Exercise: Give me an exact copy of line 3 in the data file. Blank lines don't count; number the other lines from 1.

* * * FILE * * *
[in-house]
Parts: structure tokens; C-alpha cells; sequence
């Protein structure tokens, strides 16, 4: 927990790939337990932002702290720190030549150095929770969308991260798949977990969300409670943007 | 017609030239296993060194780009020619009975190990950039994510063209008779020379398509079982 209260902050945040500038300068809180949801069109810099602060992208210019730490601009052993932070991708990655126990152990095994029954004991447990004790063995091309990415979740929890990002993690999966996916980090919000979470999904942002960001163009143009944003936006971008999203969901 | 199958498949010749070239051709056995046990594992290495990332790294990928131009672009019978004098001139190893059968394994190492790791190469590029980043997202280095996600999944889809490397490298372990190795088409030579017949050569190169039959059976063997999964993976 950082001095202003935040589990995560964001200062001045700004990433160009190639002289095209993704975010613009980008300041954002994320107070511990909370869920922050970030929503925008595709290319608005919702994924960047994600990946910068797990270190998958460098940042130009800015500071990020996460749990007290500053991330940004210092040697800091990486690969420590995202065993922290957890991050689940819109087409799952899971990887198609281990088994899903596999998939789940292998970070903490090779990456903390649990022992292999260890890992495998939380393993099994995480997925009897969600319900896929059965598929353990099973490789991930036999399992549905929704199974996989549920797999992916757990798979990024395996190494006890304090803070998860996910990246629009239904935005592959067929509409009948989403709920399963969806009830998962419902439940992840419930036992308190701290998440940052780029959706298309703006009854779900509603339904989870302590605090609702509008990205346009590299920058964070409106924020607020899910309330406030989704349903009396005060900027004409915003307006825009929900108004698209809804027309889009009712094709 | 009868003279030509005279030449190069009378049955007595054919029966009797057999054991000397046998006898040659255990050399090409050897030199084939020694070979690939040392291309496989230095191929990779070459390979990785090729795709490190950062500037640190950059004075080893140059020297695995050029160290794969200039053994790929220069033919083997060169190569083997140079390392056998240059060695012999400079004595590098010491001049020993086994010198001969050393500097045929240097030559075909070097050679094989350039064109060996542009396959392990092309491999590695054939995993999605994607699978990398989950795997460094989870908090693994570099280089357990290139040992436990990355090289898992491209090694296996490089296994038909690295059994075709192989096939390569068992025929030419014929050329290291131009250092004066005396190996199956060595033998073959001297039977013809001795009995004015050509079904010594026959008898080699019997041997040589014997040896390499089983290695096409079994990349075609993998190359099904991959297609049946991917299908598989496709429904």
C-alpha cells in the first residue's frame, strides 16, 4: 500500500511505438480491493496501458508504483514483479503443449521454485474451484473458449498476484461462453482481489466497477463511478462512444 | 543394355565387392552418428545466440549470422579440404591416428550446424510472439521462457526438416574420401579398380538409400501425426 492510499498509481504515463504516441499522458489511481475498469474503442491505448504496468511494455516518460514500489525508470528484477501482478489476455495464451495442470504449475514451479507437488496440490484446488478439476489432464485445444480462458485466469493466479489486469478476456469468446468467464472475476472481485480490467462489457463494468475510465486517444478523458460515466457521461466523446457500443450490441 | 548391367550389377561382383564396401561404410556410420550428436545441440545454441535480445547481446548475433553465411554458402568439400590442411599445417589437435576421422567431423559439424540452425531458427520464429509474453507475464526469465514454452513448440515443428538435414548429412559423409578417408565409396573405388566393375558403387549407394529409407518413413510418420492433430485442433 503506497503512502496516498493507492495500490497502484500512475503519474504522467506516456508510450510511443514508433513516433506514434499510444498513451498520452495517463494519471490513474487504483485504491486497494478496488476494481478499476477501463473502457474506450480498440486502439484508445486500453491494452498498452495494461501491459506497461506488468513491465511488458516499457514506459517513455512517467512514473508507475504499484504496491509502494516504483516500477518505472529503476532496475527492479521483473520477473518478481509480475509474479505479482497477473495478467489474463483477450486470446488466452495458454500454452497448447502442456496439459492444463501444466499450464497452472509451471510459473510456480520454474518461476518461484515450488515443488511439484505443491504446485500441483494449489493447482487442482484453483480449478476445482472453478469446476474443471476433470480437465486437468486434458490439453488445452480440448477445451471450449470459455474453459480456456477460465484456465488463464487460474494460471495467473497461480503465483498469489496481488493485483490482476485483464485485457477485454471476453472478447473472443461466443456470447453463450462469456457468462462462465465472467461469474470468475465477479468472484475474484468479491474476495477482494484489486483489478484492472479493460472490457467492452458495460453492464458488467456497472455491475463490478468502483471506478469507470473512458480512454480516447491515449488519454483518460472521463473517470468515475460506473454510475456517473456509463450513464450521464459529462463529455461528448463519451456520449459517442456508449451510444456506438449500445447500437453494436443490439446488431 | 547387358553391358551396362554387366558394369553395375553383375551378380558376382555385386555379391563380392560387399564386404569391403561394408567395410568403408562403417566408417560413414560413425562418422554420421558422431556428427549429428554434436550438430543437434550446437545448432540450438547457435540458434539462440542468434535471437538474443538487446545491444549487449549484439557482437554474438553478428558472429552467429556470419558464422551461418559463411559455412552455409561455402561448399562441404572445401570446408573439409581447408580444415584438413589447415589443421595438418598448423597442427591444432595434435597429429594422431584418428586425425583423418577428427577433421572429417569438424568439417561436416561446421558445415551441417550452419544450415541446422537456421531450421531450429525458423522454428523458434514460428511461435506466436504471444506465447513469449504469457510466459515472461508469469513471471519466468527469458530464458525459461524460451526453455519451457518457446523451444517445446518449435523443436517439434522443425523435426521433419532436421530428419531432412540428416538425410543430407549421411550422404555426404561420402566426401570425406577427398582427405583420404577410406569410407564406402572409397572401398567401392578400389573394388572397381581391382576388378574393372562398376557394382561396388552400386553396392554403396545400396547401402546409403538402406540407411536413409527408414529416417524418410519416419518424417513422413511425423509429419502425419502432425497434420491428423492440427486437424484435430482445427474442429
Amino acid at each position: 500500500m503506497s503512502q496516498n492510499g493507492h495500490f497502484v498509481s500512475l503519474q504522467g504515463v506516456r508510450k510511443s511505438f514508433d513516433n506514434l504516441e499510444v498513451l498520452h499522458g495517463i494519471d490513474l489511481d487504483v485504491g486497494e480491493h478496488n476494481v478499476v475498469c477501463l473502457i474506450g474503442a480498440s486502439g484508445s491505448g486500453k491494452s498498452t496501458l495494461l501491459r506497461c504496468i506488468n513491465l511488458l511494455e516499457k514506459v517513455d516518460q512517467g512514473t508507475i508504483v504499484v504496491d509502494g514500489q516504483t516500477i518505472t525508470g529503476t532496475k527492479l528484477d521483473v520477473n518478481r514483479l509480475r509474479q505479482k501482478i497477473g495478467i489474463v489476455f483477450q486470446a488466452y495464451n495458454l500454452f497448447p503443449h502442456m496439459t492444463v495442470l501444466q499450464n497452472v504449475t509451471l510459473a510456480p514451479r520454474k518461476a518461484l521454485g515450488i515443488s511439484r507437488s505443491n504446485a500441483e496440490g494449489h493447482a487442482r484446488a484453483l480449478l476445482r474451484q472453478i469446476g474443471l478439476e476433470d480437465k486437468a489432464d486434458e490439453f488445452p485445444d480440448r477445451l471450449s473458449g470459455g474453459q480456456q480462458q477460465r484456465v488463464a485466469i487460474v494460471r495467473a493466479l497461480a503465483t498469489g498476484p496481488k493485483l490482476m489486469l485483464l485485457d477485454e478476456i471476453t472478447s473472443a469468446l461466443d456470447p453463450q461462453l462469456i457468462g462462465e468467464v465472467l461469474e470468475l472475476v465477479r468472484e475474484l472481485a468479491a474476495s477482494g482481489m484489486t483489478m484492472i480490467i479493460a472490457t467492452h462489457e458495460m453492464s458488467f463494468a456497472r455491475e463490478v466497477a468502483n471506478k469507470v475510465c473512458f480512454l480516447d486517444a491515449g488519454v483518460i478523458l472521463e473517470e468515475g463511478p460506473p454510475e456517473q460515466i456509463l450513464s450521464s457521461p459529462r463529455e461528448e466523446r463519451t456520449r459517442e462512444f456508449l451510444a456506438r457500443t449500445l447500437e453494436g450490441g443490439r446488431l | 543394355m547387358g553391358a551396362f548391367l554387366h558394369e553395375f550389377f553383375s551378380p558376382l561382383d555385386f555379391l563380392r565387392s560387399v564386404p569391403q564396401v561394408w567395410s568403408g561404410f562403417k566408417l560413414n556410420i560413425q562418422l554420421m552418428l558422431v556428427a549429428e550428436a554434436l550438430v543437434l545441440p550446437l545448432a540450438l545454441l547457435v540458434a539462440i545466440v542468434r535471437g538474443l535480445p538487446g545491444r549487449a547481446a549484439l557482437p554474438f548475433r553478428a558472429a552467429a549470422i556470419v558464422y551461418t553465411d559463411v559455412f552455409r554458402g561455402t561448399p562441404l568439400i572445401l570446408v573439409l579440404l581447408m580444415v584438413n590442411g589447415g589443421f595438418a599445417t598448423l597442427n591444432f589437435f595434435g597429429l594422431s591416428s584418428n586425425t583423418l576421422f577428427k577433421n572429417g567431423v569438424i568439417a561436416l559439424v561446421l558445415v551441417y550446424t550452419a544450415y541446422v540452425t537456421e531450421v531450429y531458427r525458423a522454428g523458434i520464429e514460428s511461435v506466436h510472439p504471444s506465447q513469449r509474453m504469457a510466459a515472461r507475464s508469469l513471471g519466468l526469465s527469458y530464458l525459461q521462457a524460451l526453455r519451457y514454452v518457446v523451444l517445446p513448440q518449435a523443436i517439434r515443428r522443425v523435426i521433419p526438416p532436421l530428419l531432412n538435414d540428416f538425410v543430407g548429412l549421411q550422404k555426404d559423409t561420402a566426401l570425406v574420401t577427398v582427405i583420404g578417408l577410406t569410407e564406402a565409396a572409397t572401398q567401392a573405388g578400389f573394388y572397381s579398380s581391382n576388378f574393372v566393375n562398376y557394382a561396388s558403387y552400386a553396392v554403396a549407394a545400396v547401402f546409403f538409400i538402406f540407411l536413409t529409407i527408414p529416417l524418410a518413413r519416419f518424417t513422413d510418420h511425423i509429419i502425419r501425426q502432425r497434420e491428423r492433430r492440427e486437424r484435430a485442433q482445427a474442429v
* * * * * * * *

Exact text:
């Protein structure tokens, strides 16, 4: 927990790939337990932002702290720190030549150095929770969308991260798949977990969300409670943007 | 017609030239296993060194780009020619009975190990950039994510063209008779020379398509079982 209260902050945040500038300068809180949801069109810099602060992208210019730490601009052993932070991708990655126990152990095994029954004991447990004790063995091309990415979740929890990002993690999966996916980090919000979470999904942002960001163009143009944003936006971008999203969901 | 199958498949010749070239051709056995046990594992290495990332790294990928131009672009019978004098001139190893059968394994190492790791190469590029980043997202280095996600999944889809490397490298372990190795088409030579017949050569190169039959059976063997999964993976 950082001095202003935040589990995560964001200062001045700004990433160009190639002289095209993704975010613009980008300041954002994320107070511990909370869920922050970030929503925008595709290319608005919702994924960047994600990946910068797990270190998958460098940042130009800015500071990020996460749990007290500053991330940004210092040697800091990486690969420590995202065993922290957890991050689940819109087409799952899971990887198609281990088994899903596999998939789940292998970070903490090779990456903390649990022992292999260890890992495998939380393993099994995480997925009897969600319900896929059965598929353990099973490789991930036999399992549905929704199974996989549920797999992916757990798979990024395996190494006890304090803070998860996910990246629009239904935005592959067929509409009948989403709920399963969806009830998962419902439940992840419930036992308190701290998440940052780029959706298309703006009854779900509603339904989870302590605090609702509008990205346009590299920058964070409106924020607020899910309330406030989704349903009396005060900027004409915003307006825009929900108004698209809804027309889009009712094709 | 009868003279030509005279030449190069009378049955007595054919029966009797057999054991000397046998006898040659255990050399090409050897030199084939020694070979690939040392291309496989230095191929990779070459390979990785090729795709490190950062500037640190950059004075080893140059020297695995050029160290794969200039053994790929220069033919083997060169190569083997140079390392056998240059060695012999400079004595590098010491001049020993086994010198001969050393500097045929240097030559075909070097050679094989350039064109060996542009396959392990092309491999590695054939995993999605994607699978990398989950795997460094989870908090693994570099280089357990290139040992436990990355090289898992491209090694296996490089296994038909690295059994075709192989096939390569068992025929030419014929050329290291131009250092004066005396190996199956060595033998073959001297039977013809001795009995004015050509079904010594026959008898080699019997041997040589014997040896390499089983290695096409079994990349075609993998190359099904991959297609049946991917299908598989496709429904």